Five for Friday: Festive Five for Friday

This week’s Five for Friday is
getting festive, bringing you five geographic thoughts for the holidays.  Think you’re the only one traveling during
this holiday season? Think again. There’s a lot of “behind the scenes” geo-work
that goes into making your holiday a great one.
Consider these points…

*This year try to “buy
local” when picking your Christmas tree and select a species of tree
that’s native to your area.  You can use
this Christmas
Tree locator map
to help you find the perfect tree and vendor.
Whether you’re in Arizona buying an Arizona Cypress, or in Colorado buying a Colorado Blue Spruce, you can give the Earth a
gift this holiday season by helping to reduce your carbon footprint (and
remember that most fake trees come from China, so you’re not
saving anything when you buy fake!)

*Commodity chains are a great
way to learn geography, since it takes a world of resources to make one
product.  Let’s take the geography of a popular
Hanukah recipe; the potato latke
.
Assuming that all of your ingredients come from top producers, your
potatoes and onions have traveled from Idaho,
the wheat in your matzo meal from Kansas, and
the salt from Louisiana. It’s almost impossible to tell where the
vegetables were grown to create the oil you fry your latke in, making the
geography of a simple potato latke extremely complicated — and this is before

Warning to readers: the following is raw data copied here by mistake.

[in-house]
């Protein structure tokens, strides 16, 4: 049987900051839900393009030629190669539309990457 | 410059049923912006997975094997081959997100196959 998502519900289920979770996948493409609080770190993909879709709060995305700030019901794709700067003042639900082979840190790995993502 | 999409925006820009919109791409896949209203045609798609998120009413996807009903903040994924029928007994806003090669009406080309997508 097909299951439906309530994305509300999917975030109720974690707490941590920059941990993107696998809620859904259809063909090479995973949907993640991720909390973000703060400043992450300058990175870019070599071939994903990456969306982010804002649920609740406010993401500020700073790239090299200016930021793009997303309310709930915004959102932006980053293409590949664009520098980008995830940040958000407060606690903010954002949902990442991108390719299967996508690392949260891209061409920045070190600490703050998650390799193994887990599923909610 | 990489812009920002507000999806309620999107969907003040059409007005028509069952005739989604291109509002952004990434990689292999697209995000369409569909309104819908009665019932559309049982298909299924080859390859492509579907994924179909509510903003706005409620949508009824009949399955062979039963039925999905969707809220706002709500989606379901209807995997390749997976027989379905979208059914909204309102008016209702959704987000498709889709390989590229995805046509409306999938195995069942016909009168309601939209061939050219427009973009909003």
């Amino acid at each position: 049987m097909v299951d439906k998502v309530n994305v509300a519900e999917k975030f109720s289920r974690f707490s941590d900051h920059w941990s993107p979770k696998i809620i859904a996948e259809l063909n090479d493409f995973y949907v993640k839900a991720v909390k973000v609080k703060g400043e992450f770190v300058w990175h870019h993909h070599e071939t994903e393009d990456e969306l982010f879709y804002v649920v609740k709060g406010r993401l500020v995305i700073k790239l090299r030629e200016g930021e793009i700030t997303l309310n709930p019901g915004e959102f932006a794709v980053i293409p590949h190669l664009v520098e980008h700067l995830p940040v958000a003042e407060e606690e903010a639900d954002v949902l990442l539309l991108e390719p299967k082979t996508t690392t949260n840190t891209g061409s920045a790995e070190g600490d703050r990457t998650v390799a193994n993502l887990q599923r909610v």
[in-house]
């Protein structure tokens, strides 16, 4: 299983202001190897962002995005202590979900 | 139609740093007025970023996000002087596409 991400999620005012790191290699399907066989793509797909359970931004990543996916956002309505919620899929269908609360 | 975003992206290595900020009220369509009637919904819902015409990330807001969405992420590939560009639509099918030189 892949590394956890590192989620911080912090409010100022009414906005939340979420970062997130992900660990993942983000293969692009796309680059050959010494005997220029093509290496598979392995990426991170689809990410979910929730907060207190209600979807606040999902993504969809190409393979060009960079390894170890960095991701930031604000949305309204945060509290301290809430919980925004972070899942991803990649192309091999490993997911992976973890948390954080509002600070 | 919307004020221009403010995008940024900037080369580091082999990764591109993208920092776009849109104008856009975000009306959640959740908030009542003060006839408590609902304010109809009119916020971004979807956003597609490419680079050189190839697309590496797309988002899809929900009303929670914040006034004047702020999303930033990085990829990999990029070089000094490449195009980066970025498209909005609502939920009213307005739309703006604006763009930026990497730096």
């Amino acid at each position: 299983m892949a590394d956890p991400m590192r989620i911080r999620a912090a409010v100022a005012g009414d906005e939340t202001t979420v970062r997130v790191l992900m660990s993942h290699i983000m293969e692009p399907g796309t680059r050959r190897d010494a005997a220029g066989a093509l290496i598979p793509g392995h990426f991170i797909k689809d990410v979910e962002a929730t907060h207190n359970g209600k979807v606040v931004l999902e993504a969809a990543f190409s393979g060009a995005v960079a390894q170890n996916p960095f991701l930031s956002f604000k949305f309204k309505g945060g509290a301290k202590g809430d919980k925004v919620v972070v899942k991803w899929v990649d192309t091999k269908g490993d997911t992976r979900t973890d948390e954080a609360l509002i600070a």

you douse this baby with sour cream or applesauce!

*Wednesday, CNN Money reported that the United States Postal Service (USPS) is
predicting a billion fewer pieces to be sent through the system because
of the economic downturn. Yet with an overall forecast of 19 billion pieces nationwide, USPS still has their hands full, and
with 144,000 troops stationed in Iraq as of late summer, a portion
of this number is likely to be internationally
bound.
When you stop to think about your gift’s overall journey (the locations
of its raw materials, to the place where it was produced, to the store where
you bought it, to your relatives who receive it) your gift ends up being more
traveled than you are!

*Holiday
travel increases by 23% during Christmas/New Years week according to the Bureau of Transportation Statistics (BTS) which
also states that 91 % of us travel by car.
In addition, the BTS reports
that the average distance traveled for the week is 275 miles, proving that the
holiday season does a great job of jumbling the U.S. population!
 

*Last but not least, Santa must
make his way to your house this year, and with the help of Norad’s
Santa Tracker
, you can follow his journey.
My guess is Santa uses some pretty sweet GPS technology to locate you,
maybe geo-referencing
your house with the gifts you requested, or using this great mapmaking site to map the
houses with the best cookies. No matter if you get coal or diamonds in your
stocking, My Wonderful World
wishes you a happy and safe holiday season!


Bethany
for My Wonderful World

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